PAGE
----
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There is a TV commercial for a local fast food chain in which a costumer effusively describes her favourite pasta dish. As she prattles about the shallots hitting the frying pan, the image cuts to what is going on behind the scenes. A much cheaper oniony vegetable is being sautéed. The lady of shallots is getting chopped green onions. These are also known as scallions but they are not real shallots.

Shallots are onions that went to grad school. They are a little more sophisticated, not quite as earthy. They’ve learned to be subtle in the kitchen.

Shallots are members of the allium family, one that includes onions and garlic. They look like small onions and are flat on one side. Like garlic, they grow in cloves. In Ireland one variety is sometimes called “potato onions” because it looks similar to small potatoes.

Both local and imported shallots are available here. Those from Asia are slightly larger, have reddish skins and taste a little sharper. Although they sting the eyes as much as onions do when they are chopped by hand, their flavour is not nearly as strong when cooked. Quebec-grown shallots have brown skins and are smaller.
The name shallot derives from Ashkelon, a city in Israel, where this vegetable was cultivated about 2000 years ago. However, they likely were grown even earlier in Asia and India.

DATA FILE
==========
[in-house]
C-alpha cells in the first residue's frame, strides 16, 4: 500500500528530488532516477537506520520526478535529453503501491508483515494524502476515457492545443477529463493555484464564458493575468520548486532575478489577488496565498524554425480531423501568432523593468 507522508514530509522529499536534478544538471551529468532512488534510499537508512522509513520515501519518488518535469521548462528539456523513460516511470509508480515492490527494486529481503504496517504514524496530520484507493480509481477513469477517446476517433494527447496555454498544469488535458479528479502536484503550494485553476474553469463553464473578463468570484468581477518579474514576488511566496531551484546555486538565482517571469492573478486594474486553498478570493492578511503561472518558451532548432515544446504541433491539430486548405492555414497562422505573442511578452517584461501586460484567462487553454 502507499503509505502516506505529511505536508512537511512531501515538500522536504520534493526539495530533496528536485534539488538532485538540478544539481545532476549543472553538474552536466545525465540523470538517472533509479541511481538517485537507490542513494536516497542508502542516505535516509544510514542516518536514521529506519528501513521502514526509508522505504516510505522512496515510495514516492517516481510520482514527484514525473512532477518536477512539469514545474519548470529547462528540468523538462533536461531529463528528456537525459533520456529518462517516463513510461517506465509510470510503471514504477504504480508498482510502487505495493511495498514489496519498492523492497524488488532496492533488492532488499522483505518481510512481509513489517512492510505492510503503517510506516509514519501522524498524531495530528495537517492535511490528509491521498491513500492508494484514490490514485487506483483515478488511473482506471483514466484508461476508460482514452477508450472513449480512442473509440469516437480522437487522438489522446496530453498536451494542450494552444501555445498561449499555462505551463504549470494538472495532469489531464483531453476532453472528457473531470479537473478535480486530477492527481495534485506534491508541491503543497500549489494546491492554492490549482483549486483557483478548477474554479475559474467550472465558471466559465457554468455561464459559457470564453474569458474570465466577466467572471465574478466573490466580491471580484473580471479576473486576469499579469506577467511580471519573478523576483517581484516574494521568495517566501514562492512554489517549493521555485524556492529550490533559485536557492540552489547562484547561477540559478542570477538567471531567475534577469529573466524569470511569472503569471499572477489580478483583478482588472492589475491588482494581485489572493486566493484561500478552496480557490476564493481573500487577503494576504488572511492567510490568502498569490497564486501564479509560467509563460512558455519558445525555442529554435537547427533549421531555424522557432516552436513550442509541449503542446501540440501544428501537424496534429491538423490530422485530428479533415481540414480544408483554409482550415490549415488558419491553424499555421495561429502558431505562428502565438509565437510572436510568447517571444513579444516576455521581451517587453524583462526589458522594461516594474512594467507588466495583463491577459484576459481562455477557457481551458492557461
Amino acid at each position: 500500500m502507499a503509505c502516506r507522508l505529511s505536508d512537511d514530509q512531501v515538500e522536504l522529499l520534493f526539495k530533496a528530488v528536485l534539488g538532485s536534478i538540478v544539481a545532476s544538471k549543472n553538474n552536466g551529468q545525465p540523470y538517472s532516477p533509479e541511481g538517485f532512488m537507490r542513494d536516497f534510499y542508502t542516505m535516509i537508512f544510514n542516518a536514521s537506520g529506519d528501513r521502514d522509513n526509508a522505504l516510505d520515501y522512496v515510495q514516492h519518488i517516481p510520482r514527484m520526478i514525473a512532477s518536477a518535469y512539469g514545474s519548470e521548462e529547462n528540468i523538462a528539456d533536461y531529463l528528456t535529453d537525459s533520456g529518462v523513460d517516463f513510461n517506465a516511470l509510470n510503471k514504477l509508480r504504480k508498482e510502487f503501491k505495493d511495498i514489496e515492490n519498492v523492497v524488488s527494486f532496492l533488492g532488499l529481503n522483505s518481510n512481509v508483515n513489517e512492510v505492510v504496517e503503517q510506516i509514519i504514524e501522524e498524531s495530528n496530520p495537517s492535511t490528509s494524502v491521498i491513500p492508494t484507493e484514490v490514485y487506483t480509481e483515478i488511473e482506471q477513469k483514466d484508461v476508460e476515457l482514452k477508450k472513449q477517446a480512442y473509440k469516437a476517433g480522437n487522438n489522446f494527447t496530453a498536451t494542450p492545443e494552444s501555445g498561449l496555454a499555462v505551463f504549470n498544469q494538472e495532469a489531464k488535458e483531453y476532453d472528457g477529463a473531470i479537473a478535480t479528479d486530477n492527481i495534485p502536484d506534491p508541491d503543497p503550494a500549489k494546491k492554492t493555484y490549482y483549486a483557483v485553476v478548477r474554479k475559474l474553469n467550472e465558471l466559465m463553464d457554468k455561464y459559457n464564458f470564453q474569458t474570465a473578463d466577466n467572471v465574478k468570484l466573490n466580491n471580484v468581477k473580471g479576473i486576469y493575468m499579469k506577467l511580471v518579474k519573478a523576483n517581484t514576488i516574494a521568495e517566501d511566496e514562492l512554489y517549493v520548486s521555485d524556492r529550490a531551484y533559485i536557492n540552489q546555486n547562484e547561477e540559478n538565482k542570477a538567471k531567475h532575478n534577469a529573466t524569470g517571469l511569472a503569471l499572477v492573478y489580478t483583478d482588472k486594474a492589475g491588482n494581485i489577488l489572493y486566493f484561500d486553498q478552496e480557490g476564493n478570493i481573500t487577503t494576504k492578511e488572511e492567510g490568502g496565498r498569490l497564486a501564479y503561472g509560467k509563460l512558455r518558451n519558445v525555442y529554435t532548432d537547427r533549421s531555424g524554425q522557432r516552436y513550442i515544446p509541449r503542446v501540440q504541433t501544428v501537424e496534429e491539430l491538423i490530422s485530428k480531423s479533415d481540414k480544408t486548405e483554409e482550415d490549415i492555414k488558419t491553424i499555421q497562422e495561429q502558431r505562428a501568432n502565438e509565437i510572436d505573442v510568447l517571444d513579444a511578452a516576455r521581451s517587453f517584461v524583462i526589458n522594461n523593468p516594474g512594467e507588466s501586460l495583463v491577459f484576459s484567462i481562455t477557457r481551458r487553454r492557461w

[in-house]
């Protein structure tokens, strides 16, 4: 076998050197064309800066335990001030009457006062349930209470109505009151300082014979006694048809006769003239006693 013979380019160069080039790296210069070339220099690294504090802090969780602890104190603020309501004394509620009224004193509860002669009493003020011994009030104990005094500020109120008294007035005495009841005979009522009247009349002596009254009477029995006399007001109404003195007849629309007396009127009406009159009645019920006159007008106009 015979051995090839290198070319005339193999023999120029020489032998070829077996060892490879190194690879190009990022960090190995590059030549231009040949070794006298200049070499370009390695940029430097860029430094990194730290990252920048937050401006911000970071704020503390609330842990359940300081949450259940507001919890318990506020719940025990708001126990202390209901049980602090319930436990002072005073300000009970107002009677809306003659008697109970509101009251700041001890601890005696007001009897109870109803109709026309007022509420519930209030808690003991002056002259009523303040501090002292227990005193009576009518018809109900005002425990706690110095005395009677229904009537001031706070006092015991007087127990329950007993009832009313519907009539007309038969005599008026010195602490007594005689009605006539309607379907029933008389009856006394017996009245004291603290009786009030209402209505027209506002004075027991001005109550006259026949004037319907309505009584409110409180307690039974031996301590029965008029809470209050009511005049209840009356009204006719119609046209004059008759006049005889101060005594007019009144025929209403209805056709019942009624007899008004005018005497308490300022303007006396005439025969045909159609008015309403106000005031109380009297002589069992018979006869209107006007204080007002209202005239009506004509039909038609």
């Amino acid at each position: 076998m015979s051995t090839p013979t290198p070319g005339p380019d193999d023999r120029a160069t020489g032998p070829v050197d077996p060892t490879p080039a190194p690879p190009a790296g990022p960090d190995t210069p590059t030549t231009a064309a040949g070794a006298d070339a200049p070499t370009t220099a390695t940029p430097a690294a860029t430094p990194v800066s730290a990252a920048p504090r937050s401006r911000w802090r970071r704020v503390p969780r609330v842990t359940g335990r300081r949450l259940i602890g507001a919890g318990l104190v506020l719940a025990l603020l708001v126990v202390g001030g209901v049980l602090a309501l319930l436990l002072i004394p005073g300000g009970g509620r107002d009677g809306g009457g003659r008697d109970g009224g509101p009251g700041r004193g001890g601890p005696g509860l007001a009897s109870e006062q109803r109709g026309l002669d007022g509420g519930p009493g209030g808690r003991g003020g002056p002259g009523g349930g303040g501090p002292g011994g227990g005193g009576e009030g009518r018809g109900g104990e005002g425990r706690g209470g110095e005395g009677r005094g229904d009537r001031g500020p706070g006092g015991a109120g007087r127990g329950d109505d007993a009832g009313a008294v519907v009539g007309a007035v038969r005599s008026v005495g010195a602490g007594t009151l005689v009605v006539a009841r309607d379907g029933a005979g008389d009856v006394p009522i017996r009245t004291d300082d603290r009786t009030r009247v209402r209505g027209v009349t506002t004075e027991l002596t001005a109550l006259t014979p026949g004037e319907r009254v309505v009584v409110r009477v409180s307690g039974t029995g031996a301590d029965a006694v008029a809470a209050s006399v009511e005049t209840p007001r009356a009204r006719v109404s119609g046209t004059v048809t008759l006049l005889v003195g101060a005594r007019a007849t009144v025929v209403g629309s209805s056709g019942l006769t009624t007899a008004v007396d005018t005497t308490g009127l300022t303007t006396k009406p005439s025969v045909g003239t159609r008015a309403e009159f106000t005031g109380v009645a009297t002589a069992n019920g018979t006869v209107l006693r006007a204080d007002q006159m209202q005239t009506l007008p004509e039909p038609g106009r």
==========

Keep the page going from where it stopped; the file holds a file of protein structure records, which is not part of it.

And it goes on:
Shallots are tasty raw in salads and excellent chopped very fine in salad dressings, particularly when paired with a few leaves of tarragon. They are also delicious when cooked and served in a mixed vegetable dish and they are essential to classic sauces such as Bearnaise. They are the only vegetable in the fiery Indian pulse dish called sambar.

A simple way to savour the flavour of shallots is in a compound butter. Boil a few shallots (about 4 ounces or 125 grams) in water for a minute. Cool them under running water. Peel the shallots and drain them well, squeezing out any extra water. Mash these to a paste (or run them through a food processor) and then pound this together with an equal amount of butter. Store this, covered, in the refrigerator. It is wonderful spread thinly on Melba toast or dabbed— just before serving—on grilled vegetables, meat and fish.

© Barry Lazar 2000 Email Flavourguy

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